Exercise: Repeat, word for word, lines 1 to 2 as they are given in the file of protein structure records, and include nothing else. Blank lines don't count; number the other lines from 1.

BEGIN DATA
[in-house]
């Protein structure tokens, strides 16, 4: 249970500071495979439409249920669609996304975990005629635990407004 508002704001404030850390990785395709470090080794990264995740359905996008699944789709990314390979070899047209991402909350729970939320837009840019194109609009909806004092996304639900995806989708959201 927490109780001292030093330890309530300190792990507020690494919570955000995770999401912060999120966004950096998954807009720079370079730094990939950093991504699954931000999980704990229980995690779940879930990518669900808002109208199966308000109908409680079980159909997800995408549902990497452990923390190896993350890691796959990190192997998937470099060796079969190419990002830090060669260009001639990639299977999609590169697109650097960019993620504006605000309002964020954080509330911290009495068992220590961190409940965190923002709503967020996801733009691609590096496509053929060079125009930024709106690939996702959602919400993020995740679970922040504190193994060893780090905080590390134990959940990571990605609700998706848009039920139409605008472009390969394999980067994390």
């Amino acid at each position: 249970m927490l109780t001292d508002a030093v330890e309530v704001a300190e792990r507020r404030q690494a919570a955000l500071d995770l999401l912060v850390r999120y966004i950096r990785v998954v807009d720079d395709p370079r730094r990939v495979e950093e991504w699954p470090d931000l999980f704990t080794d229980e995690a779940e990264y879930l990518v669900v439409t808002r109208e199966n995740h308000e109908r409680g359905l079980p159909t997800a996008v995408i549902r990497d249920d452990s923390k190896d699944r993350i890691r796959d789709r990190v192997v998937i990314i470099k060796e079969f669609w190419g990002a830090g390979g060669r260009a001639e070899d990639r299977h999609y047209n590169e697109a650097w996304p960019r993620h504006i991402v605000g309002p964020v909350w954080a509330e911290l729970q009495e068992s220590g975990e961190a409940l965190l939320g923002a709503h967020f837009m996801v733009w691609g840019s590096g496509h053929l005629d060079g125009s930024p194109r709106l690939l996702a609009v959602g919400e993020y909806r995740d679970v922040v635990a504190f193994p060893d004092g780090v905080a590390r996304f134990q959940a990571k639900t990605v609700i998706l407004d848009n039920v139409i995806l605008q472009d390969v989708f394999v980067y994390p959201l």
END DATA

[in-house]
């Protein structure tokens, strides 16, 4: 249970500071495979439409249920669609996304975990005629635990407004 508002704001404030850390990785395709470090080794990264995740359905996008699944789709990314390979070899047209991402909350729970939320837009840019194109609009909806004092996304639900995806989708959201 927490109780001292030093330890309530300190792990507020690494919570955000995770999401912060999120966004950096998954807009720079370079730094990939950093991504699954931000999980704990229980995690779940879930990518669900808002109208199966308000109908409680079980159909997800995408549902990497452990923390190896993350890691796959990190192997998937470099060796079969190419990002830090060669260009001639990639299977999609590169697109650097960019993620504006605000309002964020954080509330911290009495068992220590961190409940965190923002709503967020996801733009691609590096496509053929060079125009930024709106690939996702959602919400993020995740679970922040504190193994060893780090905080590390134990959940990571990605609700998706848009039920139409605008472009390969394999980067994390």